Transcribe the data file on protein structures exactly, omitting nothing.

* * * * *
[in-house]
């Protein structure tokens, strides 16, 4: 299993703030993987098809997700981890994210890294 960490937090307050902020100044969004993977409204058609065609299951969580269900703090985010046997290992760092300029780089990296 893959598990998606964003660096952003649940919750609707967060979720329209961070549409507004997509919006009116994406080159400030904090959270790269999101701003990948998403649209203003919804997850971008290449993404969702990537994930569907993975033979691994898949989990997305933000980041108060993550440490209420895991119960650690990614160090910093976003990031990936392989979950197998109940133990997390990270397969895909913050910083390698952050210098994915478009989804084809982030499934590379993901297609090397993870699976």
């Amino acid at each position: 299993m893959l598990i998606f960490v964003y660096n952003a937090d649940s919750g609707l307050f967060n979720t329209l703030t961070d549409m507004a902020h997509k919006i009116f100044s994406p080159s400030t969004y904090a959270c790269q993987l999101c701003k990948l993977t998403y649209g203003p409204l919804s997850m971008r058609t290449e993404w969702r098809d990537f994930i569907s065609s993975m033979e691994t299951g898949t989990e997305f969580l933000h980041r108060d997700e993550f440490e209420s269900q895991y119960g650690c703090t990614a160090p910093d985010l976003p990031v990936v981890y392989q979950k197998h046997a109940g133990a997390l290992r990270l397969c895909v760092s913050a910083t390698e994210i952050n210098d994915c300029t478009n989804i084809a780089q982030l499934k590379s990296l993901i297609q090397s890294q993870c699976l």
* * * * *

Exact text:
[in-house]
């Protein structure tokens, strides 16, 4: 299993703030993987098809997700981890994210890294 960490937090307050902020100044969004993977409204058609065609299951969580269900703090985010046997290992760092300029780089990296 893959598990998606964003660096952003649940919750609707967060979720329209961070549409507004997509919006009116994406080159400030904090959270790269999101701003990948998403649209203003919804997850971008290449993404969702990537994930569907993975033979691994898949989990997305933000980041108060993550440490209420895991119960650690990614160090910093976003990031990936392989979950197998109940133990997390990270397969895909913050910083390698952050210098994915478009989804084809982030499934590379993901297609090397993870699976």
């Amino acid at each position: 299993m893959l598990i998606f960490v964003y660096n952003a937090d649940s919750g609707l307050f967060n979720t329209l703030t961070d549409m507004a902020h997509k919006i009116f100044s994406p080159s400030t969004y904090a959270c790269q993987l999101c701003k990948l993977t998403y649209g203003p409204l919804s997850m971008r058609t290449e993404w969702r098809d990537f994930i569907s065609s993975m033979e691994t299951g898949t989990e997305f969580l933000h980041r108060d997700e993550f440490e209420s269900q895991y119960g650690c703090t990614a160090p910093d985010l976003p990031v990936v981890y392989q979950k197998h046997a109940g133990a997390l290992r990270l397969c895909v760092s913050a910083t390698e994210i952050n210098d994915c300029t478009n989804i084809a780089q982030l499934k590379s990296l993901i297609q090397s890294q993870c699976l």